Grammar Toolbox: Pronouns

A simple explanation of a pronoun is that it stands instead of a noun. Simply speaking, a noun is a thing or a person. There are many different kinds of pronouns. 

 

Possessive pronouns:

When we talk about owning something we use possessive pronouns. In the poem “Son of Mine” we find these possessive pronouns:

 

My son, your troubled eyes search mine,

Puzzled and hurt by colour line.

Your black skin as soft as velvet shine;

What can I tell you, son of mine?

 

My, your, his, her, its, our, your, their are used in front of nouns. If a possessive pronoun stands alone, we usemine, yours, his, hers, ours, yours, theirs.

 

Some/any

We use some if the sentence is affirmative. ExampleSome people go to New Zealand.

We may also use some in questions, if we expect an affirmative answer. Example: Would you give me somepeanuts, please?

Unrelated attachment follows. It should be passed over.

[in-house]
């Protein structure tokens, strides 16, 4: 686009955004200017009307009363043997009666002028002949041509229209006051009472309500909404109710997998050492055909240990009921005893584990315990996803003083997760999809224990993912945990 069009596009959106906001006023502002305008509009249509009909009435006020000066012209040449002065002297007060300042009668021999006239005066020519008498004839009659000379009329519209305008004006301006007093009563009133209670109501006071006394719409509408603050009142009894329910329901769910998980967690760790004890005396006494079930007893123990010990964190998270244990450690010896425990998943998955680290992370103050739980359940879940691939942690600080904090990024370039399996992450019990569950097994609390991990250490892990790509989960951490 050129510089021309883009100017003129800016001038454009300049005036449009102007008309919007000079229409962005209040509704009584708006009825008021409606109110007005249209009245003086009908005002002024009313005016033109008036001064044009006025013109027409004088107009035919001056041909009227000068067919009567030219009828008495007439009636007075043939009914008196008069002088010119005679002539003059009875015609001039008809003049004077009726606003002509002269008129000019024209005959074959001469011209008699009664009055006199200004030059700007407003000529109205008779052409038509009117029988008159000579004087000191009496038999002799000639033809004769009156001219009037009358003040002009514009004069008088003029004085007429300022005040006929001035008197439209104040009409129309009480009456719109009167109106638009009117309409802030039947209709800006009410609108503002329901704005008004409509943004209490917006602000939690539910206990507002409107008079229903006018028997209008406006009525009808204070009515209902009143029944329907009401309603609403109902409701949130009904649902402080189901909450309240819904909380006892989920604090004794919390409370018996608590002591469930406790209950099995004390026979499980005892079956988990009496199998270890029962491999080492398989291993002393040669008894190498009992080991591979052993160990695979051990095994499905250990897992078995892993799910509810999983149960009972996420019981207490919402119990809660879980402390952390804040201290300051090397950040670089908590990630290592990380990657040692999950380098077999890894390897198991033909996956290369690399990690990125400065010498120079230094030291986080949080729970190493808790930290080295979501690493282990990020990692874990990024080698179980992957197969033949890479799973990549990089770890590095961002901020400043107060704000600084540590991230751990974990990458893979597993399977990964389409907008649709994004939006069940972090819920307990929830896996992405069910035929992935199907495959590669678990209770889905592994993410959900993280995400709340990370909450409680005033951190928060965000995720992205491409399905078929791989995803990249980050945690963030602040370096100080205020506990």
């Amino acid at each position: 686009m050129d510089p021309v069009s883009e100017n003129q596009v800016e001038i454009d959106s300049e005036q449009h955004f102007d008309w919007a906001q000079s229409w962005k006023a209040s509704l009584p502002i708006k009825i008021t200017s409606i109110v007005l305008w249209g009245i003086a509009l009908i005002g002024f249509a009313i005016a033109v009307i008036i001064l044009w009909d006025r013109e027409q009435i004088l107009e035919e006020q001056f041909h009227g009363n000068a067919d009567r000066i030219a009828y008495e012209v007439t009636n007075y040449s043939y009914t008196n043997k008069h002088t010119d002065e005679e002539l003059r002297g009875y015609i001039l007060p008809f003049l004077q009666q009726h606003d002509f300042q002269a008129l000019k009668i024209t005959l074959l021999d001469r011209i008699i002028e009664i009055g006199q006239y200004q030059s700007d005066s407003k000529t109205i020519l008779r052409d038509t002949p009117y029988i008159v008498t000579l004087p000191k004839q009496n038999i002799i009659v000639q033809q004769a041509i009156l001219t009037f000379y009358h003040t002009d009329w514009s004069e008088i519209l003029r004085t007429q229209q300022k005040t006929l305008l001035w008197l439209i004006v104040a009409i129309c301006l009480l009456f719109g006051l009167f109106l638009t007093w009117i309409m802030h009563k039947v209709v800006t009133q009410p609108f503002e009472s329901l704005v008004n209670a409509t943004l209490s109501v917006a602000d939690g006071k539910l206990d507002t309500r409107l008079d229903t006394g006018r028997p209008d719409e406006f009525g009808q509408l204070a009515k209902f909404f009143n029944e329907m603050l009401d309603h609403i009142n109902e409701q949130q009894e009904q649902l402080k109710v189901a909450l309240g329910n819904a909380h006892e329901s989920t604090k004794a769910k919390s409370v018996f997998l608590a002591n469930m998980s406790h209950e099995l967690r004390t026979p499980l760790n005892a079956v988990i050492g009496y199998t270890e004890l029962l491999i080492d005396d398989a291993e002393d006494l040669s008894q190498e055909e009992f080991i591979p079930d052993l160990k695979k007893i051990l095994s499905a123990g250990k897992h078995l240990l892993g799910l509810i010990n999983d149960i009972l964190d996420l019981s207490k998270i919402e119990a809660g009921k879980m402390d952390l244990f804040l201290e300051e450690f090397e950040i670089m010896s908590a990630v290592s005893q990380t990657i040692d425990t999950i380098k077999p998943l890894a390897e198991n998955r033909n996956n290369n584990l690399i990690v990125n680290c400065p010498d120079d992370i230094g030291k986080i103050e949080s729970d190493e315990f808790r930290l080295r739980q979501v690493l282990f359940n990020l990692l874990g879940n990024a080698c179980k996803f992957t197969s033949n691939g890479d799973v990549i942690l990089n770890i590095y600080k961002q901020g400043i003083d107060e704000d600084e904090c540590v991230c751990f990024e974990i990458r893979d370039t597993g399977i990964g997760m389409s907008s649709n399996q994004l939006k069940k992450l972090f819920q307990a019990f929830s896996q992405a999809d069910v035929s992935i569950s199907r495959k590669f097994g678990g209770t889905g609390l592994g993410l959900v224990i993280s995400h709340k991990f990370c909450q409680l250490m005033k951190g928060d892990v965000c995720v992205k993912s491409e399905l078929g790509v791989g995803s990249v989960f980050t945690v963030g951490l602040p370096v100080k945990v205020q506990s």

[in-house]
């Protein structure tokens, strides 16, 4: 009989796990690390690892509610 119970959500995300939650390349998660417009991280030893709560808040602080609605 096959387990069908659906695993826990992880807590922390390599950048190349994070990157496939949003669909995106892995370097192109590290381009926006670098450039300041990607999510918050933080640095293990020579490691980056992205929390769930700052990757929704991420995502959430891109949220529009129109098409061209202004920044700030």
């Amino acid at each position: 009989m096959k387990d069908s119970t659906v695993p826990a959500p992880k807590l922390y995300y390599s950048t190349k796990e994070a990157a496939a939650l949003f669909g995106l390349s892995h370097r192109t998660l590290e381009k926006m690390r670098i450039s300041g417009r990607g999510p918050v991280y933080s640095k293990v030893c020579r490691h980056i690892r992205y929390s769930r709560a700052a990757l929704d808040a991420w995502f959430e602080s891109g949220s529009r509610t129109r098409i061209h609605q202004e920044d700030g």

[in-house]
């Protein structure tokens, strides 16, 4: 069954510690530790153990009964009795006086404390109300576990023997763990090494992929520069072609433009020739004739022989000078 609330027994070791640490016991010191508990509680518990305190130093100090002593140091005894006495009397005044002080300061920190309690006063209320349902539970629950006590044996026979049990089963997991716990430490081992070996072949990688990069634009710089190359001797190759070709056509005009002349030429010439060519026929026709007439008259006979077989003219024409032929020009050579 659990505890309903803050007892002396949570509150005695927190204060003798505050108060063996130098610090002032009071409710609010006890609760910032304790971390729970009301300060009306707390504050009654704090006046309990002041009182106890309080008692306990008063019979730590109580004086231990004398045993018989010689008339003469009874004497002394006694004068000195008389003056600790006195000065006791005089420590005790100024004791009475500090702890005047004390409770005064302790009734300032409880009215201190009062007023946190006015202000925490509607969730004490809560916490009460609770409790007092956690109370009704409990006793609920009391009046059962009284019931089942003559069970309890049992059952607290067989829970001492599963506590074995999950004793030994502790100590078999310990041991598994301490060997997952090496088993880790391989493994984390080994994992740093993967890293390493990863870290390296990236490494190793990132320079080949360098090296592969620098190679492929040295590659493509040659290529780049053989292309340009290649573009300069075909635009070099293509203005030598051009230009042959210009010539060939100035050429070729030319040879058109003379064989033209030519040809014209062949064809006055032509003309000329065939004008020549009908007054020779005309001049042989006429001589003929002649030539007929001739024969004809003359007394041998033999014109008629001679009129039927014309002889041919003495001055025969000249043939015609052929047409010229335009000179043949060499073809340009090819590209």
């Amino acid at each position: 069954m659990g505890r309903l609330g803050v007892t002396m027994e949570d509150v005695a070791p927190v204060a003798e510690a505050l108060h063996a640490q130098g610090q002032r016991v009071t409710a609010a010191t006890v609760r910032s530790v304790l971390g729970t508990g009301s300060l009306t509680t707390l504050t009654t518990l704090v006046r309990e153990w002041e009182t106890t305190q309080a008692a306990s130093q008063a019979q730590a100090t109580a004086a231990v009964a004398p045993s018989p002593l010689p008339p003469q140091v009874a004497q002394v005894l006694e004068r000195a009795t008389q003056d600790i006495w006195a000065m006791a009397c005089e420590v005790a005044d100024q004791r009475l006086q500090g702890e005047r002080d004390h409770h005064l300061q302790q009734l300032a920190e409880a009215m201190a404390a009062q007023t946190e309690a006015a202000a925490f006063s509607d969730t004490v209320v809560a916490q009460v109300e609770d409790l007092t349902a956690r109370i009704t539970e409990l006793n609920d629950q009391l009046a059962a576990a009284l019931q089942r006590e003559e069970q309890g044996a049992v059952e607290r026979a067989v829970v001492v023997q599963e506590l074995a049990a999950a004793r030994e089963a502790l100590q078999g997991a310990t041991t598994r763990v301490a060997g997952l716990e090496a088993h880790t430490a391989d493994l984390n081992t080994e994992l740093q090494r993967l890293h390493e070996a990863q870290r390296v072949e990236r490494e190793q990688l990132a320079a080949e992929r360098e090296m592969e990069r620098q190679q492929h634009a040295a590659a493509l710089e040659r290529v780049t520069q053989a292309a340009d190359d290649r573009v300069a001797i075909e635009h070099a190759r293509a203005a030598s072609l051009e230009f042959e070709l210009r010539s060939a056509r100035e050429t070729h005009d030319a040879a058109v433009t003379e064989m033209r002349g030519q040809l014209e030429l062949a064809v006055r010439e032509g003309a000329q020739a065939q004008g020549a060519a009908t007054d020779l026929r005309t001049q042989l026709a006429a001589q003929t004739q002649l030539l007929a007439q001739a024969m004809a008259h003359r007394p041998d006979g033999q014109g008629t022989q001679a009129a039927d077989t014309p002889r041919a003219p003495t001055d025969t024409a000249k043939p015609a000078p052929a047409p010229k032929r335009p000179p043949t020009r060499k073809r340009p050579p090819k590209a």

We use any in questions. Example: Are there any Norwegians here?

We use any in negative sentences. Example: No, I haven’t seen any Norwegians here.

We use any after if.  Example: If there had been any Norwegians here, I would have known.

 

The same rules are applied for:

somebody – anybody

someone – anyone

something – anything

somewhere – anywhere

 

 

Who, which, that

The Norwegian word “som” may be translated with who, which or that in English.

                                                             

Who can only be used about people.                   

Example: Robbie Williams, who has Moko, is very famous.

Which is used about things that are not human.            

Example: Ta moko, which is a Maori word, means tattoo.

That is can be used about both humans and non-humans. The information given is necessary to make a meaningful sentence.                          

Example: The person that I admire the most is Robbie Williams.

 

 

Reflexive pronouns

A reflexive pronoun refers to another pronoun or a noun in the text.

Examples:

He enjoyed himself.

They did it themselves

 

Subject form - Reflexive form

I - myself

You - yourself

He - himself

She - herself

It - itself

We - ourselves

You - yourselves

They - themselves

 

Sometimes a verb is reflexive in Norwegian, but not in English: Examples: feel, behave, move, hurry, marry, sit/lie down, turn,

Example: Don’t move!